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Edward Liddle's Biographies of Irish Cricketers
Hubert Henry De Burgh
  • Born 16 February 1879, Oldcastle, Naas, Co Kildare
  • Died 6 November 1960, Oldcastle, Naas Co Kildare
  • Educated St Mark's, Windsor; Royal Naval College, Dartmouth (HMS Britannia)
  • Occupation Officer in Royal Navy retired as Captain
  • Debut 9 June 1926 v Oxford University at The University Parks
  • Cap Number 336
  • Style Right-hand bat
  • Teams Phoenix, Na Shuler, MCC, I Zingari, Europeans

Hubert De Burgh traced his ancestry, not only from one of the ancient Royal Houses of Ireland, but also from the Anglo - Norman settlers. King John's henchman, whose name he shared, and the notorious Red Earl of Ulster, confidant of Robert The Bruce, featured in his family tree. This heritage was seen in his cricket. Tall and strong, he stood straight to the fastest bowlers and liked nothing better than to take them on. Even in his later years, he was, in Pat Hone's words, "On a fast wicket, one of our most dangerous batsmen." His naval duties meant that he was not seen much in Irish cricket before 1914, though he played some matches for Phoenix and also appeared for Na Shuler in matches in Cork and at Ballywalter.

In March 1906, he made his first class debut, appearing for Europeans v Hindus in the Bombay Tournament: the premier first class cricket in India until the advent of the Ranji Trophy in the 1930s. Batting first wicket down, he had scores of 28 and 10, which were successful compared to the efforts of many of his team mates as the Hindus, to general rejoicing in non-European circles, won by 102 runs. In his second innings, Hubert fell to P Baloo, arguably India's best bowler in pre-Test days.

The War brought de Burgh promotion and recognition for courage and seamanship. On 5 June 1917, having recently been promoted to Commander, and given command of a destroyer, he was involved in an action with a German destroyer off the Belgian Coast. His ship was under heavy fire from shore batteries and suffered the attentions of three seaplanes overhead. Nevertheless, he succeeded in sinking the enemy, and then, despite the continuing hostile actions already described, picked up six survivors. He was awarded the Distinguished Service Order (DSO). By the end of the War, he had also gained the Legion of Honour from France.Retiring as a Captain he returned to Naas and made some appearances for Phoenix, though not on a regular basis.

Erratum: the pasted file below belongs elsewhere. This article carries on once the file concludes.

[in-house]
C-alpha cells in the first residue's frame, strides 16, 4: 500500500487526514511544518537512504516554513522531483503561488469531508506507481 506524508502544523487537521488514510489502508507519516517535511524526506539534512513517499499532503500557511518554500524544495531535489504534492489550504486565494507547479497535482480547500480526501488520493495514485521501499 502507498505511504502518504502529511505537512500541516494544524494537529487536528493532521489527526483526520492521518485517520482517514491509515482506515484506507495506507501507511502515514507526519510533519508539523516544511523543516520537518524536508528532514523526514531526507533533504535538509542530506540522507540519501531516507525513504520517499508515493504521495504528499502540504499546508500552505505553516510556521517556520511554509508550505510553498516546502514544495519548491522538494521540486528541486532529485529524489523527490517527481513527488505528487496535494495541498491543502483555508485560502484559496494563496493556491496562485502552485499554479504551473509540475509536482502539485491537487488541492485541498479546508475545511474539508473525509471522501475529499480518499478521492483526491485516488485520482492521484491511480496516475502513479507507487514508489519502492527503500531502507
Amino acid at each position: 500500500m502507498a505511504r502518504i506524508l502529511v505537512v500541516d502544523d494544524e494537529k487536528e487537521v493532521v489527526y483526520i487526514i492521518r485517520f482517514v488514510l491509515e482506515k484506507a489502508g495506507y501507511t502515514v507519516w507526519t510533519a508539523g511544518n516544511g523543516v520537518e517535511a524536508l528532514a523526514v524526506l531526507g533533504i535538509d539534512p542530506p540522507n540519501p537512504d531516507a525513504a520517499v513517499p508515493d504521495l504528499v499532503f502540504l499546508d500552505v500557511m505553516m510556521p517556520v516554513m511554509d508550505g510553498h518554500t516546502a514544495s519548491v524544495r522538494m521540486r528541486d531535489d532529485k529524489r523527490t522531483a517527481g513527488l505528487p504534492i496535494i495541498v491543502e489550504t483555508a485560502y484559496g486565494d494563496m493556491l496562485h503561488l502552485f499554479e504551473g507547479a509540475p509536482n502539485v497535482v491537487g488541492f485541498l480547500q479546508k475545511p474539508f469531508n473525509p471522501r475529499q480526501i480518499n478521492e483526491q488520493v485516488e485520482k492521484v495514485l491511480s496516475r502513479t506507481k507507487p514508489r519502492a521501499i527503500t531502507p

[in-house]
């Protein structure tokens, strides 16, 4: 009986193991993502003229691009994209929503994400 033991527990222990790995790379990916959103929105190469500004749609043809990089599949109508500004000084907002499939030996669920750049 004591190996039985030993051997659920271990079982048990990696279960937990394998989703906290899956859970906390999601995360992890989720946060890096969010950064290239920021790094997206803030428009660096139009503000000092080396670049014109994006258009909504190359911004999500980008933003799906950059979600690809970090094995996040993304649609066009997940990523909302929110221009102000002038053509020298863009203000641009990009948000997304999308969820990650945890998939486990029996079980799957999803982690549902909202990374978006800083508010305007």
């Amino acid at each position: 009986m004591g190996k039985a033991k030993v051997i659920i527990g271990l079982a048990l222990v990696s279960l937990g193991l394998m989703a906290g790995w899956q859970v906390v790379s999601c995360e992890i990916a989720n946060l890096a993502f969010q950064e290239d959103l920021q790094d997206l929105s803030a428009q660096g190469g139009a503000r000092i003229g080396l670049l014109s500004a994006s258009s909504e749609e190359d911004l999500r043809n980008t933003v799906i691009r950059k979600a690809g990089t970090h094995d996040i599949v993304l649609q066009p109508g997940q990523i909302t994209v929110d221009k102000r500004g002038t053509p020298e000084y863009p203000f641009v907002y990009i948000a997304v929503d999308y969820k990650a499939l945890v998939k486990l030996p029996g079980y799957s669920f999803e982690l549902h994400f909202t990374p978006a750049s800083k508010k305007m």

He did, however meet with success. Hone recalled, "A great innings of over 200 for Phoenix against Leinster when he was no longer a young man." This was in a friendly; he played 34 times for the Club in competitive matches. With a highest innings of 136*, he totalled 998 runs at an average of 29.35. He was selected for Ireland against Oxford University in June 1926, by which time he was 47. Batting at 7 he was out for 1, rain prevented a second innings. Later in the season he joined the company of those who have played both for and against Ireland, appearing for MCC in the two matches played that year. At Ormeau, at number three, he hit a typically dashing first innings top score of 50, before falling to John Hampson of Ulster CC in his only season for Ireland. Moving on to College Park, after a draw in Belfast, he fell for 1 to Middlesex "leggie" EL Kidd in the first innings, but was again top scorer in the second knock, driving his way to 66, before being deceived by the off spin of all rounder Jacko Heaslip. Ireland still won by 183 runs.

He played good cricket until well into his fifties, not only for Phoenix, but also for MCC, for example captaining them on their annual tour of Devon for several years in the 1930s. It must be a source of regret, that his service career prevented him from playing more often in Irish and English cricket when he was in his prime, as it is suspected that he had the talent to have gone far in the game. However it is unlikely that he would have wanted his life any other way.